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E-waste fashion: are you wearing Dell?

Electronics created by Dell are getting an unexpected new afterlife application. The consumer products brand is transforming various components from end-of-life devices into fine pieces of jewellery.

Around US$ 60 million in gold and silver is being thrown away each year in the form of old phones, so the US Environmental Protection Agency has reported. This would mean that only about 13% of discarded electronics are properly recycled.

Indeed, it is no secret that computers, mobile phones and other electronics contain a large number of precious metals. Recyclers have long been seeking ways to optimise the extraction of silver, gold, platinum, palladium and other so-called ‘technology metals’. Dell has taken a rather original view of this niche market by creating a limited edition line of rings, bracelets, earrings and cuff links from its very own e-waste metals – gold, to start with.

High quality appeal

Prices for these unique e-accessories range from US$ 78 for a gold ring to US$ 348 for a set of gold cuff links. The pieces have been designed by actress Nikki Reed and were recovered from computer motherboards.

Essentially, computers that are returned to Dell via its dedicated take-back schemes will no longer go straight to metal recyclers, where they were previously stockpiled before being turned back into electronics components. Dell hopes that its special jewellery line will showcase the inherent value of e-scrap to the wider audience.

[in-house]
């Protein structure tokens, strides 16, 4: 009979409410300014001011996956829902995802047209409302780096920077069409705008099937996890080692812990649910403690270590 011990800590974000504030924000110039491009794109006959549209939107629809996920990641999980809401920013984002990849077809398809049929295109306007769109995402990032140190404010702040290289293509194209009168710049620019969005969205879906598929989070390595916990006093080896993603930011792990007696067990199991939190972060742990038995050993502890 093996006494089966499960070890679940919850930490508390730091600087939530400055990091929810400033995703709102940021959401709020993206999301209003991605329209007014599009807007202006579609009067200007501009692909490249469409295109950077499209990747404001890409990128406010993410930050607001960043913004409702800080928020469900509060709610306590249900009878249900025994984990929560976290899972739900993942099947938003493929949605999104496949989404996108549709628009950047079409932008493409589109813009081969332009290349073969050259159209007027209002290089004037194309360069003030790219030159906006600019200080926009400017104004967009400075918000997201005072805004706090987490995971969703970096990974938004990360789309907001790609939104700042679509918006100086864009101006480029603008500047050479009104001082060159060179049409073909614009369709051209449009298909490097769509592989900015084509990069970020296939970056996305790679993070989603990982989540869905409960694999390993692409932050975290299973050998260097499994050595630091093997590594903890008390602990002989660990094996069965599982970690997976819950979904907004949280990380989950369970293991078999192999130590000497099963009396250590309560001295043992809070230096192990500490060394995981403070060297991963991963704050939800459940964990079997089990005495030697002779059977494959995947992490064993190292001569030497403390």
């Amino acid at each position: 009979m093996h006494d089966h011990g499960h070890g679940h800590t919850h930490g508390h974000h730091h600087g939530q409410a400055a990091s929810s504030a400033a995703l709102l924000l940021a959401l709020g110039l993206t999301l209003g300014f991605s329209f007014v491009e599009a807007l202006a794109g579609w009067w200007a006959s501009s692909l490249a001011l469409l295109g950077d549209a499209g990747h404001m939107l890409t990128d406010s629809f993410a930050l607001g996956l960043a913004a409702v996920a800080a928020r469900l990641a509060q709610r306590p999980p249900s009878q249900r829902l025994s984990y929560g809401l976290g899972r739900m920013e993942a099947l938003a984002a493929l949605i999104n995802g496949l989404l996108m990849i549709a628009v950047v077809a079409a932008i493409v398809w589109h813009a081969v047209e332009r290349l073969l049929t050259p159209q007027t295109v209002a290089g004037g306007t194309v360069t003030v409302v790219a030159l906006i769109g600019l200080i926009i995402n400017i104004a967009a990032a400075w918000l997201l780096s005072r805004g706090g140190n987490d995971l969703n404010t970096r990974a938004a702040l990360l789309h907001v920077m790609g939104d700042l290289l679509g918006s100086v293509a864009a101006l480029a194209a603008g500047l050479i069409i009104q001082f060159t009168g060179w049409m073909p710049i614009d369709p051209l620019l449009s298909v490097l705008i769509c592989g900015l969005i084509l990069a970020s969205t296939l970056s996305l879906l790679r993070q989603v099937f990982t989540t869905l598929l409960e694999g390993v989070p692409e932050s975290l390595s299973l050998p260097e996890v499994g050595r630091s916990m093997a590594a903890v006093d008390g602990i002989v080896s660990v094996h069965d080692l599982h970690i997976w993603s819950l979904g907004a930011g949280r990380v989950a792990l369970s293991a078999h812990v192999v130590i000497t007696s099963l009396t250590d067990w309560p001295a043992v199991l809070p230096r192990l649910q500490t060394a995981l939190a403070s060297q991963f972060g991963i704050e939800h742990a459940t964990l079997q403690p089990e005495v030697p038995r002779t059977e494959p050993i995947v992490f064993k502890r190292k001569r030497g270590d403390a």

Conscious fashion

There is approximately 800 times more gold in one ton of motherboards than there is in one ton of ore mined from the earth, estimates  Darrel Ward, senior vice president of commercial client solutions at Dell. He sees the e-jewellery launch as proof that luxury does not have to come at the cost of sustainability.

‘If we don’t start taking these precious metals out of the landfills and putting them back into the ecosystem, then we’ve all failed,’ Ward comments. And he underlines: ‘I think in order to make conscious consuming more than a blip on the radar, we have to come up with new ways to harness people’s attention and really get them to see that this is the only way forward.’

A positive legacy

As part of its Legacy of Good Program, Dell has pledged to recycle 100 million pounds of recycled content into its product portfolio by 2020. The company points out that, since 2012 it was able to recycle more than 50 million pounds of post-consumer recycled materials into new products.

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